Oakland Fire Union, Alameda Labor Council, SEIU Local 1021, Alameda County Building and Construction Trades Council, United Food Workers Local 5 and trade and unions representing carpenters, plumbers and steam fitters, and electrical, sheet metal and iron workers have all pledged to support Thao.
âI don’t remember a candidate for mayor for a vacant seat in a big city in California who brings workers together. Newsom did not. Liccardo did not. Libby didn’t. London did not. None of the current mayors of Northern California have done so, and neither has any of their predecessors. His union of workers and the labor council is truly a significant achievement, âsaid Ross, whose clients include labor organizations in East Bay.
City council elections will be shaped by the mayor’s race
The mayoral race will have an impact on the election of the city council. In 2022, the people of Oakland will vote to elect representatives for District 2 (Lake Merritt, Chinatown, San Antonio), District 4 (Montclair, Dimond, Laurel) and District 6 (Millsmont, Seminary, Coliseum).
Nikki Fortunado Bas, the current board chair, has announced that she is running for a new term as District 2 board member.
The seats in Districts 4 and 6 are open, as Thao and Taylor are running for mayor.
The seat of the District Council 4 was a stepping stone to the post of mayor. Quan and Schaaf both represented the district before successfully running for mayor.
So far, only one candidate to take the Thao D4 seat has emerged: Janani Ramachandran, a social justice lawyer who recently lost a run-off to Mia Bonta for the 18th District Assembly seat.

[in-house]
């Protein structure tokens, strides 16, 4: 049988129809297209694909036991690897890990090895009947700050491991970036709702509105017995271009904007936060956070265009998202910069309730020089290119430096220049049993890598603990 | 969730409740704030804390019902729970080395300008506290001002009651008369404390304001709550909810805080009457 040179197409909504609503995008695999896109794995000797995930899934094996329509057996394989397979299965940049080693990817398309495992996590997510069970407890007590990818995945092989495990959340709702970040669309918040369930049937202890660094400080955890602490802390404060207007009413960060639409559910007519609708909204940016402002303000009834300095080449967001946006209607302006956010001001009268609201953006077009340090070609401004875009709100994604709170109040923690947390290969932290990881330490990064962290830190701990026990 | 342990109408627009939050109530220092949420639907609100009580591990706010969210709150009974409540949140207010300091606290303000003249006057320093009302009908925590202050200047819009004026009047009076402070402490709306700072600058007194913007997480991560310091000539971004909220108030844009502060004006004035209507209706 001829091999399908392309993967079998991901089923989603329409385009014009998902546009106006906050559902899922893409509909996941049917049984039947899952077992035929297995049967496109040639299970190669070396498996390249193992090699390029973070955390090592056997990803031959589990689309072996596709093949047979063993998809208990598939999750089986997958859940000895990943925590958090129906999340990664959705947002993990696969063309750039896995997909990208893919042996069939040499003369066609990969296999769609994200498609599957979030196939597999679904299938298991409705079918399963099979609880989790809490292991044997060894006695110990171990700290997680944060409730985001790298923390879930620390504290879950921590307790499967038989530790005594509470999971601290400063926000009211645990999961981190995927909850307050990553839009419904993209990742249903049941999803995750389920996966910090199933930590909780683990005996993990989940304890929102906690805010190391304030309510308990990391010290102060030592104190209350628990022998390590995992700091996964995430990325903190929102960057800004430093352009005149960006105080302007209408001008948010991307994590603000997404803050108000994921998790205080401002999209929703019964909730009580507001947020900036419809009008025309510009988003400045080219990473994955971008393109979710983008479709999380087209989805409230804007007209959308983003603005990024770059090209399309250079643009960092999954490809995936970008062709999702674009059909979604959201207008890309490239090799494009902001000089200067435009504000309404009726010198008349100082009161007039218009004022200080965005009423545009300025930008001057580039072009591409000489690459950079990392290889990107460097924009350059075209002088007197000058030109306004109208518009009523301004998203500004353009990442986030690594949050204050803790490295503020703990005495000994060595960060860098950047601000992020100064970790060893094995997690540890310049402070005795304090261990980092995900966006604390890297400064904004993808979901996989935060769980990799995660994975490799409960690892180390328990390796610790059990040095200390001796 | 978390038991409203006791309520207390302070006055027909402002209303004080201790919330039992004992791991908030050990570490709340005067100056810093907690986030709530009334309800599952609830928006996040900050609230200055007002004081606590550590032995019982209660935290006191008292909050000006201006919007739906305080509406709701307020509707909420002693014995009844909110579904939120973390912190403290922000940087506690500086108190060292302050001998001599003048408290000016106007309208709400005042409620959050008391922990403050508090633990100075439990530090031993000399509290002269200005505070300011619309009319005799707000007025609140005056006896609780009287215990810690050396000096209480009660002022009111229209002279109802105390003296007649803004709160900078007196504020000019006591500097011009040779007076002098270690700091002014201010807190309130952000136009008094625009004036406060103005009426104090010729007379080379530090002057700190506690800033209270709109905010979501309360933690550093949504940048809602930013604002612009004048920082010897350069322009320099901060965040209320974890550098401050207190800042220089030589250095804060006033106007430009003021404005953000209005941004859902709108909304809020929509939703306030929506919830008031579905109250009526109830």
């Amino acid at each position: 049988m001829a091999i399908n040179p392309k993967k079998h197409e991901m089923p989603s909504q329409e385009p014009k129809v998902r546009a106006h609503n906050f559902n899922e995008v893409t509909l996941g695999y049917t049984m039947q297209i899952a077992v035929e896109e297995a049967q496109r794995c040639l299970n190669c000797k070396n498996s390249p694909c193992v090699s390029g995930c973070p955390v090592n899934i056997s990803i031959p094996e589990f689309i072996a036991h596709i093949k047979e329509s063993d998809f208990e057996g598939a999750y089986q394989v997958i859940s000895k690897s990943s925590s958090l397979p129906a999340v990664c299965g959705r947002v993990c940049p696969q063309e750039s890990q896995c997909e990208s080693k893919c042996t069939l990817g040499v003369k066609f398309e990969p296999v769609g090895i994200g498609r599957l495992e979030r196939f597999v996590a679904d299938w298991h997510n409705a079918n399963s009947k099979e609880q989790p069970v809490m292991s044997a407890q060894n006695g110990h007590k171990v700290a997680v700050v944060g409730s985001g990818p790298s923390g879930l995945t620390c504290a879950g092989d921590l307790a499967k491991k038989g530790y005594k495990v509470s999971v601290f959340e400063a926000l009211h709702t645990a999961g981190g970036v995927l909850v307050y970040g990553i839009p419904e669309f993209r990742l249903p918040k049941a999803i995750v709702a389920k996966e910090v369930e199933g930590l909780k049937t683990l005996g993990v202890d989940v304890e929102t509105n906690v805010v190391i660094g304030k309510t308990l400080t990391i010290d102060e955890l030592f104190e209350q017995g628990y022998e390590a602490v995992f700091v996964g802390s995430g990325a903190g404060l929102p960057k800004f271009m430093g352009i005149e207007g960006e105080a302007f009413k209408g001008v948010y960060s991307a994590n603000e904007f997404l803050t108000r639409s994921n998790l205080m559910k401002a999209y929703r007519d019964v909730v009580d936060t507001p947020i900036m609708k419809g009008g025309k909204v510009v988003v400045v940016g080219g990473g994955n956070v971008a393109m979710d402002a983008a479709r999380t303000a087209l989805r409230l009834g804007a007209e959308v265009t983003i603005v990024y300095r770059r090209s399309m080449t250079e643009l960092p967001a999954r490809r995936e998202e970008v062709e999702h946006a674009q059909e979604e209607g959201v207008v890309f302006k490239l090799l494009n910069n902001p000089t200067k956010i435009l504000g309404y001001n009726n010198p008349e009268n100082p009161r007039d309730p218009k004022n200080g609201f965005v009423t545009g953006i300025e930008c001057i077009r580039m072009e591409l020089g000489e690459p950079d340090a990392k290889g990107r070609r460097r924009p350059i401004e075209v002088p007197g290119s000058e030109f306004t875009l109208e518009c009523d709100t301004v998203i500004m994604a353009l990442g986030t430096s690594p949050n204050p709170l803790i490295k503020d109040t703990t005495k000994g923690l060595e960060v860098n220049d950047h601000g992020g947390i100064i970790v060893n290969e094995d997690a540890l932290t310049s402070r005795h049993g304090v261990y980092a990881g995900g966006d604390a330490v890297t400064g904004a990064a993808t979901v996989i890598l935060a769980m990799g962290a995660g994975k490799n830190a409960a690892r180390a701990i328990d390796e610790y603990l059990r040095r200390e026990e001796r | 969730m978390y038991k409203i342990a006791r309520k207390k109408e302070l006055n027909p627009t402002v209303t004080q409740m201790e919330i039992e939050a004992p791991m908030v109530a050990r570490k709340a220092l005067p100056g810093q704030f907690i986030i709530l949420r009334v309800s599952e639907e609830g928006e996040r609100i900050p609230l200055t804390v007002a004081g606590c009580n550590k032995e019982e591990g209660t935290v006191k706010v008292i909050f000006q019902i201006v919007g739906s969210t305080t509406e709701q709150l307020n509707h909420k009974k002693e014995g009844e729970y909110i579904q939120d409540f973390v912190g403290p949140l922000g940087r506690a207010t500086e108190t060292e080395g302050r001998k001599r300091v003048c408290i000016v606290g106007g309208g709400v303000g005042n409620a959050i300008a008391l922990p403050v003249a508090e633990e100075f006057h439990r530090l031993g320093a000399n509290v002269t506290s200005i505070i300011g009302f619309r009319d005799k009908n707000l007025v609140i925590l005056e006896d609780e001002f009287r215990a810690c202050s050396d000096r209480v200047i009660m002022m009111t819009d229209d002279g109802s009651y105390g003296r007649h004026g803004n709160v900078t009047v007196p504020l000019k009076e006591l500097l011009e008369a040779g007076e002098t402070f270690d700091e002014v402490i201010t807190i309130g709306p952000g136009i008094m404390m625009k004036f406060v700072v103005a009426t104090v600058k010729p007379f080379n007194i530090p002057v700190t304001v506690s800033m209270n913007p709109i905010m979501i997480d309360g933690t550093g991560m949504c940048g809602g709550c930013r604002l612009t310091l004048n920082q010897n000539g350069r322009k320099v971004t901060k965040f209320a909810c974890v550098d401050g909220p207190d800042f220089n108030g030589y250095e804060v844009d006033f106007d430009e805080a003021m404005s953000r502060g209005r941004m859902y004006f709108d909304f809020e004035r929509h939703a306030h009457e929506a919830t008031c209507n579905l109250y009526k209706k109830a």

Political observers expect more candidates to race for the D4 seat, including someone backed by Schaaf.
Paulina Gonzalez, executive director of the California Reinvestment Coalition, has applied for District 6. Other residents of the district are expected to join, and the names of potential candidates swirling around town are the District Administrator of Peralta Community. College Kevin Jenkins and Pamela Ferran, an aide to Council Member Taylor.
New district attorney, new county supervisor and challengers running for sheriff
At the county level, the seats of the district attorney and sheriff are re-eligible.
DA Nancy O’Malley has decided not to run, leaving the position open to, at present, three candidates: county attorneys Terry Wiley and Jimmie Wilson, and civil rights lawyer Pamela Price. Price ran unsuccessfully against O’Malley in 2018, but won the majority of ridings in Berkeley and Oakland.
Sheriff Greg Ahern is running for a new term and will face opponents for the first time including Alameda County Sheriff‘s Commander Yesenia Sanchez and San Francisco Police Department veteran JoAnn Walker.
The Oaklanders will also have their say in the District 3 Supervisory Board race. Tragically, the seat representing Alameda, San Leandro and parts of Oakland is open, following the sudden death of Supervisor Wilma Chan. Chan was struck by a motorist on November 3 while walking her dog and later died in hospital. The supervisory board appointed its longtime assistant Dave Brown as an interim replacement this month.
Brown, a new resident of District 3, cannot run for Chan’s seat in the primary elections because, by law, candidates must have lived in the district for one year to qualify. Unlike the Oakland election, the county holds primary elections in June. If no candidate gets 50% or more of the vote, the top two candidates face a runoff in November.